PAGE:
A report by the influential think-tank the Centre for Social Justice (CSJ) has singled out the historic community of Camphill Newton Dee for praise saying it provides “many lessons for Care in a communal setting” for those with learning disabilities.
The CSJ’s report entitled ‘The Need for Community’ is a wide-ranging review of care and accommodation for those with a learning disability. Its emphasis on communities, such as Camphill, where people feel safe and yet connected to the wider world will be welcomed by many in the care sector who have long argued that such communities should be seen as a front-line model of care.
Camphill communities across the UK and Ireland today aim to offer a safe, effective and caring environment where individuals receiving support are recognized as full contributing members of their community avoiding possible social isolation and loneliness that can easily be experienced by people living alone with visiting support.
The CSJ which aims to put “social justice at the centre of British politics”, describes Newton Dee Camphill community near Aberdeen as “flexible and unique”. Their report highlights:
- How day-to-day meaningful work gives members of the community a strong sense of identity and purpose.
- The Camphill Shared Living arrangements “create an atmosphere in which labels begin to break down.”
- That the community’s strength allows it to be outward looking.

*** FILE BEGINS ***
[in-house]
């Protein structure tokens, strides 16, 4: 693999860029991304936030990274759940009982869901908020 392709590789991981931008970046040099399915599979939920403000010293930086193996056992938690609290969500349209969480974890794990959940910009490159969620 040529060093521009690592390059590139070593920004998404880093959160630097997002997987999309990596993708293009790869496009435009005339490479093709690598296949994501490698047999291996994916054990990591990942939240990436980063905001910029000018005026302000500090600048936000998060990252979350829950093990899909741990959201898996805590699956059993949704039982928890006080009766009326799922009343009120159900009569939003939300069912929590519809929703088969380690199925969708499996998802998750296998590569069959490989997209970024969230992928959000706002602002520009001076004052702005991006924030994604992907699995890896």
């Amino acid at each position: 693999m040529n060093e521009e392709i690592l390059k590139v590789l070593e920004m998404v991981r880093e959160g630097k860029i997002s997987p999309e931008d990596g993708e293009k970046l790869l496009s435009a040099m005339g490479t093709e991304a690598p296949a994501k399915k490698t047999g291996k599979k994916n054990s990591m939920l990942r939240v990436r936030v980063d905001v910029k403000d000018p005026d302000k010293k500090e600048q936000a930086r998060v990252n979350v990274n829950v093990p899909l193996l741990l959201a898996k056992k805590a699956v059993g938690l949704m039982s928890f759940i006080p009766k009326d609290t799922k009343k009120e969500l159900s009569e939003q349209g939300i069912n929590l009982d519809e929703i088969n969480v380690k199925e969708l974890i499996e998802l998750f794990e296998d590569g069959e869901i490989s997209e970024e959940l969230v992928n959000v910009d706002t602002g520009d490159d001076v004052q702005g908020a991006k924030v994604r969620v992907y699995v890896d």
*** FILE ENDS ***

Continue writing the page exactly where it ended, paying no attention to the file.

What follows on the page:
- How the community had moved away from the conventional dynamic of “carer and cared for”, in a way which is empowering and yet still safe.
The report also emphasises the great benefits created by Camphill Settings such as Newton Dee for the wider community, including:
- Their biodynamic farm supplies organic milk and dairy produce to the local community
- Their ‘village green’, cafe and shop is a hub for the local community
- The shop (run by Community members) is one of the biggest suppliers of dietary specific food in Aberdeenshire.
The CSJ says it wants to see the autonomy, independence and the potential of those with learning disabilities placed at the heart of the care system. It says that both “supported living” and “residential care” are important models of provision and people should be able to choose which model best suits their needs and allows them to thrive, learn, grow and develop independence. It sets out a road map for this to happen.
Tom Marx of The Alliance for Camphill said: “It’s really great to see such recognition for the benefits of the Camphill Shared Living, Shared-working model”. He continues: “Over the last 60 years Camphill communities have provided stable, caring, supportive and sustainable environments for some of the county’s most vulnerable people, allowing them the opportunity for meaningful work, involvement in real vibrant community and to live as independently as they choose to.”
There are now 120 Camphill Communities worldwide and 50 in the UK and Ireland alone. Based on the ideas of Rudolf Steiner, they were founded in 1939 by Karl König an Austrian refugee fleeing Nazi persecution. Newton Dee is one of the “pioneer” communities.
A recent study shows that Shared Living as part of a community tends to be healthier, with learning disabled people receiving less medication and needing fewer doctors’ visits than the average for the rest of the UK.
Although Camphill communities have enjoyed strong political backing in Scotland this is the first time they have been highlighted by a leading UK-wide social policy group. The CSJ, led by Conservative peer Baroness Stroud, has wide cross-party support including that of Prime Minister David Cameron.
Earlier this year Alex Salmond MP, said: “The Camphill movement was founded in Scotland and is recognised widely as a national asset. I have personal experience of Camphill and have long supported its aims”.